BlackBerry IVY: Off-Road Driving Thrills & Safety Solutions

Tarun Shome, Product Management Director at BlackBerry IVY, tells us how BlackBerry IVY empowers connected vehicles in their off-road driving adventures

Off-road driving, or four-wheeling depending on who you ride with, sees drivers take on unpaved terrain in their vehicle, navigating muddy patches, rocky deserts, sandy beaches and deep water crossings. 

Off-road driving takes place far away from modern essentials and comforts - on such a drive, you won’t see paved roads. There might not even be much of civilization or a connectivity service, which is a part of the thrill for off-road drivers. 

There are popular off-road driving zones in the Australian outback, Moab National Park in Utah, USA and Dubai, to name a few.

(225 million km from its nearest road) and several similar vehicles have been used by astronauts to explore the Moon — and it can’t get more off-road than that. 

In order to manage the sometimes perilous landscape, off-road vehicles like trucks and SUVs are equipped with four-wheel drive and specialised tires. Other pieces of equipment can be added, such as lift kits and skid plates. Due to the remoteness of such driving, vehicles are also stocked with first aid kits, torches, whistles and signal mirrors. But for those who want to leave their injuries to the professionals, there are a number of 4x4 driving competitions, such as the annual King of the Hammers in California, or Las Vegas’ Mint 400.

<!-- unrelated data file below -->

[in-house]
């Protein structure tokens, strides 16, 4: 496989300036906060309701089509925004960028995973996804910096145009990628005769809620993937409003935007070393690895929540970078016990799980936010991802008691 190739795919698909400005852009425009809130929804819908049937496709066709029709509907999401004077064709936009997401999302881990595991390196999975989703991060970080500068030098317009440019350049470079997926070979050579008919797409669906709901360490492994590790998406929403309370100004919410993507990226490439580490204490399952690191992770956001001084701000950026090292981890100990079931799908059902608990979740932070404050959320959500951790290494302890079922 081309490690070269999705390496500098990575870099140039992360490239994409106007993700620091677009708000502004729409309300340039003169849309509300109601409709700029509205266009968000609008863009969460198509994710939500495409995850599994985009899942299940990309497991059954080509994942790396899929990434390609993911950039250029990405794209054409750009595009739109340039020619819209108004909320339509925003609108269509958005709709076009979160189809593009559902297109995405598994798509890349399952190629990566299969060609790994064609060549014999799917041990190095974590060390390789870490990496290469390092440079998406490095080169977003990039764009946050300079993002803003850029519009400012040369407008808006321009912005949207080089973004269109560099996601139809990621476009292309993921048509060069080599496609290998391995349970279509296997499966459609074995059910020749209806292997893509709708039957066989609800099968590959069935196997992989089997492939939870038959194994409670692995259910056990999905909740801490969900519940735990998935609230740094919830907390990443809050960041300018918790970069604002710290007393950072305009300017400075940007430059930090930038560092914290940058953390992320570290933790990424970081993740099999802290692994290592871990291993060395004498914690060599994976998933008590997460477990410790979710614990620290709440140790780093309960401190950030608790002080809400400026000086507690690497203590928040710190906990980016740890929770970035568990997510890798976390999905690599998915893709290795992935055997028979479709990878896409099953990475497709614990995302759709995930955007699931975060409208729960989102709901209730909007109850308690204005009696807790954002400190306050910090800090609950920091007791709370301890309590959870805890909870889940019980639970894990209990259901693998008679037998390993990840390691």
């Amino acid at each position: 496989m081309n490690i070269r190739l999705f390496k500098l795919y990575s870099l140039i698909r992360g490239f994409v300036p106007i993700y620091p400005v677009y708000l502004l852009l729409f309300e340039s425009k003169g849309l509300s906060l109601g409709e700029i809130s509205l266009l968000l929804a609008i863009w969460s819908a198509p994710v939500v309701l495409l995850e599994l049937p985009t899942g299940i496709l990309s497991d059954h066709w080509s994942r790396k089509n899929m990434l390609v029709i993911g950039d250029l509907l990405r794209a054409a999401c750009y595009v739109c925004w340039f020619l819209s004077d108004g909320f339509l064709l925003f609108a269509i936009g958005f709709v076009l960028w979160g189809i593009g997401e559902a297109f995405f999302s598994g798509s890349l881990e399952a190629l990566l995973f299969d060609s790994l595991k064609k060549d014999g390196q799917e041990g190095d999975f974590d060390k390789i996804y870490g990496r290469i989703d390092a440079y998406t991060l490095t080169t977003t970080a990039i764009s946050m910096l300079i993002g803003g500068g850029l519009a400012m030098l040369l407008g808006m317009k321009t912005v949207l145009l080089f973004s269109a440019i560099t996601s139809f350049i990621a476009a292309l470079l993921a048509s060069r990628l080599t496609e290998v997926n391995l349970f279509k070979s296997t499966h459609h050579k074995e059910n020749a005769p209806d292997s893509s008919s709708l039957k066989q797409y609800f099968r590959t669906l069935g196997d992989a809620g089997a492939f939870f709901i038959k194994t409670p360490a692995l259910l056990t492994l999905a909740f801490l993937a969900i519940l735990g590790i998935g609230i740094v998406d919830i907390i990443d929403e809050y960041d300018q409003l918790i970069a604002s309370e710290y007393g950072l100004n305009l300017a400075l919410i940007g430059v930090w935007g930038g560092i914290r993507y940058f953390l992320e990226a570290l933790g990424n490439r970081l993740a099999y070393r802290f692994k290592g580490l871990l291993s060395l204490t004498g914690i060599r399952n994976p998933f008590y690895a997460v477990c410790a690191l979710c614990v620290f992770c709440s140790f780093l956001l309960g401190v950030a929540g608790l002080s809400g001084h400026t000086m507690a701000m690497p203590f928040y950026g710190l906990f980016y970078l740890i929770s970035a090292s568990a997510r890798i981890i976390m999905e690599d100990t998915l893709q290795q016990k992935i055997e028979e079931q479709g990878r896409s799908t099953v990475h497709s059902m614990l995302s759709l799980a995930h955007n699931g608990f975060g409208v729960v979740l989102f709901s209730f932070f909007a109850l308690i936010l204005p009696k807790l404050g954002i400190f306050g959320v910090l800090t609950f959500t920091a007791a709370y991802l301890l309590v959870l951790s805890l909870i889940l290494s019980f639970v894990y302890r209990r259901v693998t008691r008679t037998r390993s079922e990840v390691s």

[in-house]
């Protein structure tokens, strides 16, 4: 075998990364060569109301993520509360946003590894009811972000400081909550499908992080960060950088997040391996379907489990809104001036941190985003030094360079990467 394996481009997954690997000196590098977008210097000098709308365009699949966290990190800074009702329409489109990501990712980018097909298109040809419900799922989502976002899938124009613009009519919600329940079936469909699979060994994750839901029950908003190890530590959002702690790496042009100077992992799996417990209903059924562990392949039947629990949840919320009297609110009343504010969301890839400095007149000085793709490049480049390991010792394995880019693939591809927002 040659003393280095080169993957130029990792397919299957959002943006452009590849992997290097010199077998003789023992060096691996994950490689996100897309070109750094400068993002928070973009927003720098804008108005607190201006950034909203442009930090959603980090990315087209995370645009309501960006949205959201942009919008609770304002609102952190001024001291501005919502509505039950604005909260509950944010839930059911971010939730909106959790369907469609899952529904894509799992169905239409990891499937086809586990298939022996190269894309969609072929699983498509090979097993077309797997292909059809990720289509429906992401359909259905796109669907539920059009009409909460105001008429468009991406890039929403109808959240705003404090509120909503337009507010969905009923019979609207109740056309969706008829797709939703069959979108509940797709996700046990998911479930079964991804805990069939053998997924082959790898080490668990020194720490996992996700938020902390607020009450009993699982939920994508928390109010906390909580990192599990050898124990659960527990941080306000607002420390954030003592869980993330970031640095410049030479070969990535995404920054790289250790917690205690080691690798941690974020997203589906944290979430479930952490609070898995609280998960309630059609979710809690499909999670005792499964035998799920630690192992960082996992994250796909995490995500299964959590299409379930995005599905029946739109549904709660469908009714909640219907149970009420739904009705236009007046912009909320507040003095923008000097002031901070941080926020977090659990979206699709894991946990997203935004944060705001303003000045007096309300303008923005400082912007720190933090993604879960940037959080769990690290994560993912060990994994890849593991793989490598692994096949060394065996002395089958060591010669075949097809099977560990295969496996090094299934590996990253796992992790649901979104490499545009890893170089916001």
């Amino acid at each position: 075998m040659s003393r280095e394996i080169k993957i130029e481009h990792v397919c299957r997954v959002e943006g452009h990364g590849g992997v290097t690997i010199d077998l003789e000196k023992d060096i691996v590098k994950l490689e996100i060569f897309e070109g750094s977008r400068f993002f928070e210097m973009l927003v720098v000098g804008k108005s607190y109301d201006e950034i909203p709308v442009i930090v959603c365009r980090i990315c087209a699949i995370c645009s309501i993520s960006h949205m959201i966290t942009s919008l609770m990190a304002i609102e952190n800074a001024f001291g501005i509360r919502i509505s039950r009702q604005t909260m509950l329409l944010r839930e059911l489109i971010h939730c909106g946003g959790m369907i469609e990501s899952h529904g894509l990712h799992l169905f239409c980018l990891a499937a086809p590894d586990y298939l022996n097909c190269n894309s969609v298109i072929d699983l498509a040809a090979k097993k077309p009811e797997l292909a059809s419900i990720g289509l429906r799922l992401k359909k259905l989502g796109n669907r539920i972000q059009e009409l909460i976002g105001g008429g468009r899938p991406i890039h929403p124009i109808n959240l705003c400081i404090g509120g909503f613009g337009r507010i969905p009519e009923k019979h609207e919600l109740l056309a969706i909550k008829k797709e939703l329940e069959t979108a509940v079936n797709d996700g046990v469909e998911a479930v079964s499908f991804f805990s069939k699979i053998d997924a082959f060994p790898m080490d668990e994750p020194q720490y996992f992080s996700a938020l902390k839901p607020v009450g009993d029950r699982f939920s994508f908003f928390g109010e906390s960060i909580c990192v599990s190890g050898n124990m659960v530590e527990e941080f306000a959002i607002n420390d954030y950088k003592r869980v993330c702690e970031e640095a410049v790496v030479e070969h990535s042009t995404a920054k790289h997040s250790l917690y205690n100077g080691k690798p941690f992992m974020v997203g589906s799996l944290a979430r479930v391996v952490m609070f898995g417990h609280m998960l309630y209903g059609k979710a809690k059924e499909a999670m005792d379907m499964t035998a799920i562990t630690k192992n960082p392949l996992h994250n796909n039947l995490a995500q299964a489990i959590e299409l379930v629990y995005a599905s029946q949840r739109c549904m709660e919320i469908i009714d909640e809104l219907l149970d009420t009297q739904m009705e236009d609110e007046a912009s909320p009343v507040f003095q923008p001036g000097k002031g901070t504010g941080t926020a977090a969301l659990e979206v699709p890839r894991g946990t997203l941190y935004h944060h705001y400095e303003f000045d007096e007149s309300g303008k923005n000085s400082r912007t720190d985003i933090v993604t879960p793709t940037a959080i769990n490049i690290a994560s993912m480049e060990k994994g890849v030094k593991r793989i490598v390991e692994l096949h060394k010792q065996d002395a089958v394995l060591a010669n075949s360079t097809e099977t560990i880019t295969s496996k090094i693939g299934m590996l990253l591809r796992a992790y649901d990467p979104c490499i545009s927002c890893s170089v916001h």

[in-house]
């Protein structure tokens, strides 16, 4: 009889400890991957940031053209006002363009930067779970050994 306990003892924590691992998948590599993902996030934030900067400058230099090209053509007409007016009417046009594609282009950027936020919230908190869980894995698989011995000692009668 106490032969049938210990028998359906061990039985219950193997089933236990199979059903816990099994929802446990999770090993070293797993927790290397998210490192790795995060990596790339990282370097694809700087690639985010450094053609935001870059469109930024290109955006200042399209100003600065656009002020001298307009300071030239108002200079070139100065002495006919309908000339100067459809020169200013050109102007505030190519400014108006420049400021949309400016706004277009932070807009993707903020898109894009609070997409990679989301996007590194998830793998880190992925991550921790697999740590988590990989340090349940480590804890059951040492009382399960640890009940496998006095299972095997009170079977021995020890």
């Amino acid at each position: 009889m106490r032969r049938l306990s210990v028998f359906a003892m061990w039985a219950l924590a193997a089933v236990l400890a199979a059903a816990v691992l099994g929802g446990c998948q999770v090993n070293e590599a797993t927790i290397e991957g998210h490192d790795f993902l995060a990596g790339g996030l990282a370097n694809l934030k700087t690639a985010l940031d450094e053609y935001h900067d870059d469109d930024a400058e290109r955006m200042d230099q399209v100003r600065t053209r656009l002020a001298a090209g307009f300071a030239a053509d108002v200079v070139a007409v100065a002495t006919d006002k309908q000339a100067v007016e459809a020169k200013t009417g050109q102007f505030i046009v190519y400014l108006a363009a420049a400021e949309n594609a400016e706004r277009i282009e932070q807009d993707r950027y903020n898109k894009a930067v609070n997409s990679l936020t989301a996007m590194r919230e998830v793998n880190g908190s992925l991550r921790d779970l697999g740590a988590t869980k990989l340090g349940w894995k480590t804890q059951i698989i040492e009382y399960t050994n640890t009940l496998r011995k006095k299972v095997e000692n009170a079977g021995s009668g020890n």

But for those who want to ride alone, off-road driving presents a particular challenge for connected vehicles. 

Connected vehicles — also called smart vehicles — come equipped with internet connectivity and onboard sensors which gather and transmit data. Connected vehicles also allow owners to sync their smartphones with their cars, allowing them to remote unlock doors and monitor their vehicle’s status. Connected cars create a safer driving experience, so there is natural appeal for them in off-road driving. But due to the nature of off-road driving taking place in remote areas, the road less driven is often unable to connect. 

Enter BlackBerry IVY. 

BlackBerry IVY technology enhances electric vehicle connectivity

Canadian multinational company BlackBerry, previously known as Research In Motion (RIM) was founded in 1984 by Mike Lazaridis and Douglas Fregin in Ontario, Canada. BlackBerry first focused on wireless communication technology, which led to the development of the BlackBerry Smartphone in 1999. Users were delighted with the layout of the QWERTY keyboard, compared to the 12-button keypad on other mobile phones. BlackBerry's secure messaging service, BlackBerry Messenger, was also a hit with professionals. But with the rise of touchscreen and the iPhone in 2007, the BlackBerry lost its status and shifted its focus to software. The company acquired QNX Software Systems and AI-based endpoint security solution Cylance.

Tarun Shome, Product Management Director at BlackBerry IVY, previously shared his thoughts on EV adoption, net zero and range anxiety with EV Magazine.